First GDPR fines focus on legal compliance

Historically, data protection fines tended to be triggered by either cyber breaches or some process or system failure that led to personal data being exposed. 

Two of the first fines imposed under the GDPR (General Data Protection Regulation) point to a different direction. 

The €50 million (£43 million) Google fine was for a breach of specific requirements around how data subject consent is obtained.

One nightmare for boards is the possibility of an investigation and fine following a complaint by someone with animus. The complaint that led to this fine was made on 25 May 2018; investigation of major GDPR legal issues does take time! It’s also worth noting the CNIL statement, which indicates that, as the offence continues, there could be further enforcement action.

The €400,000 (£350,000) fine for the Portuguese hospital Centro Hospitalar Barreiro Montijo is an aggregation of fines for specific breaches of the law. Although the breach of Article 32(1)b (“The incapacity of the defendant to ensure the continued confidentiality, integrity, availability and resilience of treatment systems and services as well as the non-implementation of the technical and organizational measures to ensure a level of security adequate to the risk, including a process of regularly testing, assessing and evaluating the technical and organizational measures to ensure the security of the processing,” as described by IAPP) was just one of the three breaches, the reality is that this breach lay at the heart of the other two.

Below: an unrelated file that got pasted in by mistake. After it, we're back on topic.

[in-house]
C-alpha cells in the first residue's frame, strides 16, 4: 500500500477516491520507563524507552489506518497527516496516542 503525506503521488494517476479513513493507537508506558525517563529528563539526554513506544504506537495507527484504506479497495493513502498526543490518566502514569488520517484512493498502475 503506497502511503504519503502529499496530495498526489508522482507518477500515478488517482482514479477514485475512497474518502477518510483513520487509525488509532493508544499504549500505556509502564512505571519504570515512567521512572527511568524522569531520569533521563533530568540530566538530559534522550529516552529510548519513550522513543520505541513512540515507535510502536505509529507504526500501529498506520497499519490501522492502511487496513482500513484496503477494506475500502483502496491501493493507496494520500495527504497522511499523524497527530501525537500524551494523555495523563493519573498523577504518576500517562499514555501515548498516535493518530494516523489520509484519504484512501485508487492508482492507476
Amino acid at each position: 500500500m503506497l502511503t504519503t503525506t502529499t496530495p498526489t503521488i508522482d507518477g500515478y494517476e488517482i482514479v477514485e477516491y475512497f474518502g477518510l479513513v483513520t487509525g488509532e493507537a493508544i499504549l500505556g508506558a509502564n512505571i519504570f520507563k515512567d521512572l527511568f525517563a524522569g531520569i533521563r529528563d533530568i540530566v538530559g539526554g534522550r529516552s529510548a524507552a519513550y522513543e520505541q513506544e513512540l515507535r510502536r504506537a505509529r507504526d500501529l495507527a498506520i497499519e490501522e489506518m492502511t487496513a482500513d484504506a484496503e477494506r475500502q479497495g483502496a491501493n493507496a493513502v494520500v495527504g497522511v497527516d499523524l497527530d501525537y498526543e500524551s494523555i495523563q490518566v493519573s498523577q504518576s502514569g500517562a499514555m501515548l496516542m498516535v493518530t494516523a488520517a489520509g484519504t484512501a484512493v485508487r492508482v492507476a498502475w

Risk assessment, selection and implementation of appropriate controls, and ongoing testing and evaluation of their effectiveness are fundamental to any compliance regime, but there also needs to be evidence of this course of action!

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